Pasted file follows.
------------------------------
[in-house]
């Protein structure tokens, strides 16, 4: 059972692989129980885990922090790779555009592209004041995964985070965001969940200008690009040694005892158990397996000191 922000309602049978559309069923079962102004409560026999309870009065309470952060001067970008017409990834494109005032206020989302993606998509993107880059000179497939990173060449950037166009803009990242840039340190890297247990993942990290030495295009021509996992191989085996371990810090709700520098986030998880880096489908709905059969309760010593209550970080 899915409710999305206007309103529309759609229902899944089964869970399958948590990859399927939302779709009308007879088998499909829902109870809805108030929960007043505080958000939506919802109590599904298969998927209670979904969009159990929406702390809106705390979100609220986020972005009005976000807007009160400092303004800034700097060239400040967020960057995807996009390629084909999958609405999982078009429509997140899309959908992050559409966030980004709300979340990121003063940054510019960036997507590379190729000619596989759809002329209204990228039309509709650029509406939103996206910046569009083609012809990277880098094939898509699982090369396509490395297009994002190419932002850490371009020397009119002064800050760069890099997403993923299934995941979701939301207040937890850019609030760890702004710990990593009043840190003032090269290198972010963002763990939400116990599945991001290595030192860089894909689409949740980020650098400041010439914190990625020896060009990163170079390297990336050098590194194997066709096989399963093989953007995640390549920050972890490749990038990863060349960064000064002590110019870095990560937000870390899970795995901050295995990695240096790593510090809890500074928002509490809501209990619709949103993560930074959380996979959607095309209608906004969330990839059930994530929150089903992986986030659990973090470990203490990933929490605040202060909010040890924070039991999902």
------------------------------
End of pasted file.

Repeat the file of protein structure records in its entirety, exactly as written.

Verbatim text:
[in-house]
């Protein structure tokens, strides 16, 4: 059972692989129980885990922090790779555009592209004041995964985070965001969940200008690009040694005892158990397996000191 922000309602049978559309069923079962102004409560026999309870009065309470952060001067970008017409990834494109005032206020989302993606998509993107880059000179497939990173060449950037166009803009990242840039340190890297247990993942990290030495295009021509996992191989085996371990810090709700520098986030998880880096489908709905059969309760010593209550970080 899915409710999305206007309103529309759609229902899944089964869970399958948590990859399927939302779709009308007879088998499909829902109870809805108030929960007043505080958000939506919802109590599904298969998927209670979904969009159990929406702390809106705390979100609220986020972005009005976000807007009160400092303004800034700097060239400040967020960057995807996009390629084909999958609405999982078009429509997140899309959908992050559409966030980004709300979340990121003063940054510019960036997507590379190729000619596989759809002329209204990228039309509709650029509406939103996206910046569009083609012809990277880098094939898509699982090369396509490395297009994002190419932002850490371009020397009119002064800050760069890099997403993923299934995941979701939301207040937890850019609030760890702004710990990593009043840190003032090269290198972010963002763990939400116990599945991001290595030192860089894909689409949740980020650098400041010439914190990625020896060009990163170079390297990336050098590194194997066709096989399963093989953007995640390549920050972890490749990038990863060349960064000064002590110019870095990560937000870390899970795995901050295995990695240096790593510090809890500074928002509490809501209990619709949103993560930074959380996979959607095309209608906004969330990839059930994530929150089903992986986030659990973090470990203490990933929490605040202060909010040890924070039991999902």